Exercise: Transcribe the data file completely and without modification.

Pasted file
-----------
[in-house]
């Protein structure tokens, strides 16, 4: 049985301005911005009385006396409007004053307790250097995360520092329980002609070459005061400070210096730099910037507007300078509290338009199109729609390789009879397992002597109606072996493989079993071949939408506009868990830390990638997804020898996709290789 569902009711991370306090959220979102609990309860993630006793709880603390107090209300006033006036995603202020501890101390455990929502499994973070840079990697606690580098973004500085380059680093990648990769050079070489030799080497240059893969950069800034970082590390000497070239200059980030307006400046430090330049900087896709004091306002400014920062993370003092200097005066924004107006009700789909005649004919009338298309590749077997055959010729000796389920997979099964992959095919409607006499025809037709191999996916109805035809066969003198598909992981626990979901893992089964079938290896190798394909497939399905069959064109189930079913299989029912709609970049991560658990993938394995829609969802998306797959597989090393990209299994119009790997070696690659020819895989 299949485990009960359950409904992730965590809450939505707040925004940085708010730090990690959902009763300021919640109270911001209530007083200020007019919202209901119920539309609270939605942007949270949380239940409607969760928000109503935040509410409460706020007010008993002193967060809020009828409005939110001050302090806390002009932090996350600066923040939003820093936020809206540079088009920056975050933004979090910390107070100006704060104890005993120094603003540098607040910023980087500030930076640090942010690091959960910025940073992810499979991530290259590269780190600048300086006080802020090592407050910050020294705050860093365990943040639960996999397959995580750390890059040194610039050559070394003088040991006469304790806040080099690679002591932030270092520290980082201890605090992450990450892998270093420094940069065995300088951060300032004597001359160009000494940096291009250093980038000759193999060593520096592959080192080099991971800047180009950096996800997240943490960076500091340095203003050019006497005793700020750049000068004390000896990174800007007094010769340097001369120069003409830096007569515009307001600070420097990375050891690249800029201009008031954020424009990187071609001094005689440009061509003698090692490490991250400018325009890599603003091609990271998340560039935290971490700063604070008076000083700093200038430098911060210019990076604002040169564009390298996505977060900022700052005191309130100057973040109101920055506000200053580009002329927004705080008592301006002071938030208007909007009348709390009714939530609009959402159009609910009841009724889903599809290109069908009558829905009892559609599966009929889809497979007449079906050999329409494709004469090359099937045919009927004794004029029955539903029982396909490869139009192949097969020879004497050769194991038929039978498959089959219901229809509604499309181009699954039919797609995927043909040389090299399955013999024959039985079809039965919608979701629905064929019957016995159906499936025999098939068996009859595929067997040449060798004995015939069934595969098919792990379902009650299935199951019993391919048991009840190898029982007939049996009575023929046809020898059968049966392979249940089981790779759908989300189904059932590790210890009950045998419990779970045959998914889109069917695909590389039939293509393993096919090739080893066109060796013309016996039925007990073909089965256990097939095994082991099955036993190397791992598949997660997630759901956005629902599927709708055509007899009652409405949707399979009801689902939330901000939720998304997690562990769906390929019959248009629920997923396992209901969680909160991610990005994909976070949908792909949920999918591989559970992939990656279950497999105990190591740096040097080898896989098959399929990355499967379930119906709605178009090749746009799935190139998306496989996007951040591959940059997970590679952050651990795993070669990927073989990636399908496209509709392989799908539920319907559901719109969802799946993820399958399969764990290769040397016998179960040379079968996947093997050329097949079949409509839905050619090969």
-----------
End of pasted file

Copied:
[in-house]
């Protein structure tokens, strides 16, 4: 049985301005911005009385006396409007004053307790250097995360520092329980002609070459005061400070210096730099910037507007300078509290338009199109729609390789009879397992002597109606072996493989079993071949939408506009868990830390990638997804020898996709290789 569902009711991370306090959220979102609990309860993630006793709880603390107090209300006033006036995603202020501890101390455990929502499994973070840079990697606690580098973004500085380059680093990648990769050079070489030799080497240059893969950069800034970082590390000497070239200059980030307006400046430090330049900087896709004091306002400014920062993370003092200097005066924004107006009700789909005649004919009338298309590749077997055959010729000796389920997979099964992959095919409607006499025809037709191999996916109805035809066969003198598909992981626990979901893992089964079938290896190798394909497939399905069959064109189930079913299989029912709609970049991560658990993938394995829609969802998306797959597989090393990209299994119009790997070696690659020819895989 299949485990009960359950409904992730965590809450939505707040925004940085708010730090990690959902009763300021919640109270911001209530007083200020007019919202209901119920539309609270939605942007949270949380239940409607969760928000109503935040509410409460706020007010008993002193967060809020009828409005939110001050302090806390002009932090996350600066923040939003820093936020809206540079088009920056975050933004979090910390107070100006704060104890005993120094603003540098607040910023980087500030930076640090942010690091959960910025940073992810499979991530290259590269780190600048300086006080802020090592407050910050020294705050860093365990943040639960996999397959995580750390890059040194610039050559070394003088040991006469304790806040080099690679002591932030270092520290980082201890605090992450990450892998270093420094940069065995300088951060300032004597001359160009000494940096291009250093980038000759193999060593520096592959080192080099991971800047180009950096996800997240943490960076500091340095203003050019006497005793700020750049000068004390000896990174800007007094010769340097001369120069003409830096007569515009307001600070420097990375050891690249800029201009008031954020424009990187071609001094005689440009061509003698090692490490991250400018325009890599603003091609990271998340560039935290971490700063604070008076000083700093200038430098911060210019990076604002040169564009390298996505977060900022700052005191309130100057973040109101920055506000200053580009002329927004705080008592301006002071938030208007909007009348709390009714939530609009959402159009609910009841009724889903599809290109069908009558829905009892559609599966009929889809497979007449079906050999329409494709004469090359099937045919009927004794004029029955539903029982396909490869139009192949097969020879004497050769194991038929039978498959089959219901229809509604499309181009699954039919797609995927043909040389090299399955013999024959039985079809039965919608979701629905064929019957016995159906499936025999098939068996009859595929067997040449060798004995015939069934595969098919792990379902009650299935199951019993391919048991009840190898029982007939049996009575023929046809020898059968049966392979249940089981790779759908989300189904059932590790210890009950045998419990779970045959998914889109069917695909590389039939293509393993096919090739080893066109060796013309016996039925007990073909089965256990097939095994082991099955036993190397791992598949997660997630759901956005629902599927709708055509007899009652409405949707399979009801689902939330901000939720998304997690562990769906390929019959248009629920997923396992209901969680909160991610990005994909976070949908792909949920999918591989559970992939990656279950497999105990190591740096040097080898896989098959399929990355499967379930119906709605178009090749746009799935190139998306496989996007951040591959940059997970590679952050651990795993070669990927073989990636399908496209509709392989799908539920319907559901719109969802799946993820399958399969764990290769040397016998179960040379079968996947093997050329097949079949409509839905050619090969």